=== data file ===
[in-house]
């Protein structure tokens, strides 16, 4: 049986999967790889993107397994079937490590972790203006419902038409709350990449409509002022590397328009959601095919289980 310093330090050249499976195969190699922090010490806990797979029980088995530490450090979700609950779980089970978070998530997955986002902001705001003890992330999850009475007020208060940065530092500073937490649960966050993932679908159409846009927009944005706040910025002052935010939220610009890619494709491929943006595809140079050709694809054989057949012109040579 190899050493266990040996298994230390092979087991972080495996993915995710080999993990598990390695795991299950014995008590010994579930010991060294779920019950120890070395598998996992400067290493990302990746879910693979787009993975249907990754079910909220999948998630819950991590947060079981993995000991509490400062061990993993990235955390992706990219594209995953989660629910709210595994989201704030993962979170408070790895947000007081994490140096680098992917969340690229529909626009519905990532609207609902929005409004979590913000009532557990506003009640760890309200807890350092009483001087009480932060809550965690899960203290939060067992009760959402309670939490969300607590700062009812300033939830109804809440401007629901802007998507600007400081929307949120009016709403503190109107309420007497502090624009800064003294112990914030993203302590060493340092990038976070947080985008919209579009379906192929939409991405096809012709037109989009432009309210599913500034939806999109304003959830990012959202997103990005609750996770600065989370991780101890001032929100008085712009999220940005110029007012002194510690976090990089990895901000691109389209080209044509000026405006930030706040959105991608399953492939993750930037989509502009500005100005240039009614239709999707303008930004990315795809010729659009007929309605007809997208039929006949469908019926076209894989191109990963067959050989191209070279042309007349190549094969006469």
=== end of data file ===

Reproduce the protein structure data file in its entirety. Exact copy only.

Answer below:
[in-house]
């Protein structure tokens, strides 16, 4: 049986999967790889993107397994079937490590972790203006419902038409709350990449409509002022590397328009959601095919289980 310093330090050249499976195969190699922090010490806990797979029980088995530490450090979700609950779980089970978070998530997955986002902001705001003890992330999850009475007020208060940065530092500073937490649960966050993932679908159409846009927009944005706040910025002052935010939220610009890619494709491929943006595809140079050709694809054989057949012109040579 190899050493266990040996298994230390092979087991972080495996993915995710080999993990598990390695795991299950014995008590010994579930010991060294779920019950120890070395598998996992400067290493990302990746879910693979787009993975249907990754079910909220999948998630819950991590947060079981993995000991509490400062061990993993990235955390992706990219594209995953989660629910709210595994989201704030993962979170408070790895947000007081994490140096680098992917969340690229529909626009519905990532609207609902929005409004979590913000009532557990506003009640760890309200807890350092009483001087009480932060809550965690899960203290939060067992009760959402309670939490969300607590700062009812300033939830109804809440401007629901802007998507600007400081929307949120009016709403503190109107309420007497502090624009800064003294112990914030993203302590060493340092990038976070947080985008919209579009379906192929939409991405096809012709037109989009432009309210599913500034939806999109304003959830990012959202997103990005609750996770600065989370991780101890001032929100008085712009999220940005110029007012002194510690976090990089990895901000691109389209080209044509000026405006930030706040959105991608399953492939993750930037989509502009500005100005240039009614239709999707303008930004990315795809010729659009007929309605007809997208039929006949469908019926076209894989191109990963067959050989191209070279042309007349190549094969006469």